Jesus uses these two familiar and non-threatening elements: salt and light, to explain a less familiar and more difficult idea: the shape of following Jesus.


Jesus calls the disciples the salt of the earth and the light of the world. They are like these common, precious, necessary, everyday, life-giving things. They are something essential to life.


Jesus’ declaration also carries warning. Whatever it is about the disciples that makes them salt and light, life-giving necessities, is not meant to be diluted, nor is it meant to be just for themselves.


Jesus has some harsh words for salt that loses its saltiness. He warns:


13You are the salt of the earth; but if salt has lost its taste, how can its saltiness be restored? It is no longer good for anything, but is thrown out and trampled under foot.

The disciples are special, set apart, vital. They came from various walks of life, and we who hear their stories in the gospels know that they are not perfect, not at the time of their calling, nor during their lives as disciples with Jesus before and after his resurrection. Yet Jesus names these ordinary people as essential for the rest of the world. Jesus has made them into a new creation, a gift for the world. Jesus instructs them to hold fast to their calling, and to make the effect of their discipleship felt throughout the world.


Jesus declares:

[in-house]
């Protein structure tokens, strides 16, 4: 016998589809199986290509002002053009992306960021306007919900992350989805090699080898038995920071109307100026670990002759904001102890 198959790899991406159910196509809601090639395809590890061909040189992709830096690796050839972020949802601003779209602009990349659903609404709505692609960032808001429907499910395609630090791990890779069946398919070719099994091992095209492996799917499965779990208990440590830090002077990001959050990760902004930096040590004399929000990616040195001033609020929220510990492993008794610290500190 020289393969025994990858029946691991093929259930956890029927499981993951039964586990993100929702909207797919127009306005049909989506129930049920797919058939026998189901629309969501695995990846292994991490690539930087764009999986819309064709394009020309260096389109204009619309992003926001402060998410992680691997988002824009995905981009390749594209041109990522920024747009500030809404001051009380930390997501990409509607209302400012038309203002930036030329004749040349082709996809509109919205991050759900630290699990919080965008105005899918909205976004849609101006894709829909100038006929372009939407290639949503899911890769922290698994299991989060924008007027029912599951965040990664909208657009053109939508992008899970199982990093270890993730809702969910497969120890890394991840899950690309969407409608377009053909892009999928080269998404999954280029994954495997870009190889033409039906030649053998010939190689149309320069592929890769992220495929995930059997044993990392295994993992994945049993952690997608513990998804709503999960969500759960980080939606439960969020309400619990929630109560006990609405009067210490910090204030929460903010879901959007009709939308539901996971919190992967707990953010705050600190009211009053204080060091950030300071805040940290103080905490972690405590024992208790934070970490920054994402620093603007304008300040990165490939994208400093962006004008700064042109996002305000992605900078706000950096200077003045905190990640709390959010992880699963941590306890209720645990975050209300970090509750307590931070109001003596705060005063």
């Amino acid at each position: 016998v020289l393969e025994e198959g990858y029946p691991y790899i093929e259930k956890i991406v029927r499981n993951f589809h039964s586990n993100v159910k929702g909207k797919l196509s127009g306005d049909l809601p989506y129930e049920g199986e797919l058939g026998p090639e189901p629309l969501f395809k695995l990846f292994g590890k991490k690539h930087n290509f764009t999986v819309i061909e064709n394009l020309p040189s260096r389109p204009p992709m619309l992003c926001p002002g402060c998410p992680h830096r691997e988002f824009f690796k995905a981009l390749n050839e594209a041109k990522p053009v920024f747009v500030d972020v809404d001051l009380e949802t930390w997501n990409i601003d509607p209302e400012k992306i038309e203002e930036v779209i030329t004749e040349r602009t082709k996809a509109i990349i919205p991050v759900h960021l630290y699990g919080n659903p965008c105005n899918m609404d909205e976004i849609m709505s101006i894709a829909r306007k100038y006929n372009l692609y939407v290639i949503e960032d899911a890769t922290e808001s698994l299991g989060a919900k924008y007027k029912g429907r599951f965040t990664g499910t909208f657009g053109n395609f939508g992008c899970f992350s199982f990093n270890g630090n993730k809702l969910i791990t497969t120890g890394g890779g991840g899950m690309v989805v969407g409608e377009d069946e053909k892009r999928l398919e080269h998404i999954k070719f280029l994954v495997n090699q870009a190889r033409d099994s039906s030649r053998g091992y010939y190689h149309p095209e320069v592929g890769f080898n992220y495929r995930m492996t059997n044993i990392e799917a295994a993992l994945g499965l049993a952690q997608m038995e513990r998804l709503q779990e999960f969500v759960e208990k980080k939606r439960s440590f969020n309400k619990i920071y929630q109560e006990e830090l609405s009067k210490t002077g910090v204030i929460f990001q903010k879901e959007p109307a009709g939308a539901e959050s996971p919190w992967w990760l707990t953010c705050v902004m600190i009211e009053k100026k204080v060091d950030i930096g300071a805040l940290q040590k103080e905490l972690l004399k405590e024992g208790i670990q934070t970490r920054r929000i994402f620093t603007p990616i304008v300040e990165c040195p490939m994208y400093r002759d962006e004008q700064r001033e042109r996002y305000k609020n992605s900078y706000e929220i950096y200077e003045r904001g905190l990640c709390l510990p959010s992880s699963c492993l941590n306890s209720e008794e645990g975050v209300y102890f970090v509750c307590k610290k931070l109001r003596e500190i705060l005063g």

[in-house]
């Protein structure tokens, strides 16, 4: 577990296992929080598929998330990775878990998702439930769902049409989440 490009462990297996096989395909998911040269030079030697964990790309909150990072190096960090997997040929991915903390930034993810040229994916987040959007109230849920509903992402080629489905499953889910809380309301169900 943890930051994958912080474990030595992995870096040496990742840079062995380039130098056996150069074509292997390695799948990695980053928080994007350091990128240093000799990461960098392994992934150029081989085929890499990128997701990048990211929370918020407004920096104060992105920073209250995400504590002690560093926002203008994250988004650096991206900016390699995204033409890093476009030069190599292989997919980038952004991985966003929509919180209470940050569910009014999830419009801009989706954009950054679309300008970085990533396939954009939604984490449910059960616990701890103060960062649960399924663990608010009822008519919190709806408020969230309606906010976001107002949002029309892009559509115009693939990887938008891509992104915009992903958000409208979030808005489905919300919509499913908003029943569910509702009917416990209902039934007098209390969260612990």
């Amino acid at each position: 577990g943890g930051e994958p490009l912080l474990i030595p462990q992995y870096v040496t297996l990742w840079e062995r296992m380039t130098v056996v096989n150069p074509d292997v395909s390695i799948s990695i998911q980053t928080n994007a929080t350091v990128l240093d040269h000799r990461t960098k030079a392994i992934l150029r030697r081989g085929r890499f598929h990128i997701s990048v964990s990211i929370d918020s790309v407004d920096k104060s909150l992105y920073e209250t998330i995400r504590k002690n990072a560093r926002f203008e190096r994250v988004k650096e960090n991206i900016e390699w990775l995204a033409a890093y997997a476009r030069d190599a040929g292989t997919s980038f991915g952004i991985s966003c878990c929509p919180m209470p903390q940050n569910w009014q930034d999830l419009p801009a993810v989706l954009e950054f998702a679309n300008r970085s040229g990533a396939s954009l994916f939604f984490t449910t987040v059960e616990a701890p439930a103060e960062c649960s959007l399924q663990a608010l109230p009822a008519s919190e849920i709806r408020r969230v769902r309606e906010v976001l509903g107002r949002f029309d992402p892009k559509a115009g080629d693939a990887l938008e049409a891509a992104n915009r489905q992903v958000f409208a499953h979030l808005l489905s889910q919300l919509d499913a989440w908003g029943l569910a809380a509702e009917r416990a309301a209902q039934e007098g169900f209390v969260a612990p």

14You are the light of the world. A city built on a hill cannot be hid. 15No one after lighting a lamp puts it under the bushel basket, but on the lampstand, and it gives light to all in the house. 16In the same way, let your light shine before others, so that they may see your good works and give glory to your Father in heaven.


Jesus doesn’t tell the disciples they need to become salt or light, or better salt and light. It’s what they already are. Jesus declares: You are the salt of the earth; You are the light of the world.


The warning Jesus gives has to do with what the disciples will do with the fact that they are salt and light. It’s about how they live out being what they are and for whom they will live. What they are is to be shared with the whole world. Their lives of discipleship will bring them into conflict with the religious and political authorities, with the crowds, and with their own hometowns and families. Despite it all, they are called to serve, heal, baptize, and proclaim what God has done through Jesus Christ. They are to extend Jesus’ life-giving presence and promise to the whole world.



As Jesus and the disciples sit on the mountain, the world spreads out below them. They can see a slice of the world which Jesus calls them to serve. There are the uncertain crowds. There are the cities bustling with activity. There are the temples for the worship of other gods. There are the soldiers of the conquering empire. The world is not full of people readily worshipping the true God. The world is not full of people following the commandments or even of good people. Even so, Jesus calls the disciples to be salt and light for this world.


No matter if they believe the world deserves Jesus’ healing, forgiveness, and grace, the disciples are called to bring that to all people. Disciples are to witness to Jesus through word and action. They are to make clear their allegiance is to Jesus, who is the source of their life and their strength. They are to go wherever there is brokenness to bring, not judgment, but healing and reconciliation. They are to risk their own lives, their own livelihoods, for the sake of sharing the good news that Jesus has come with love, forgiveness, healing and welcome. They are to share that news in both word and action with even the most unworthy and undesirable of the world.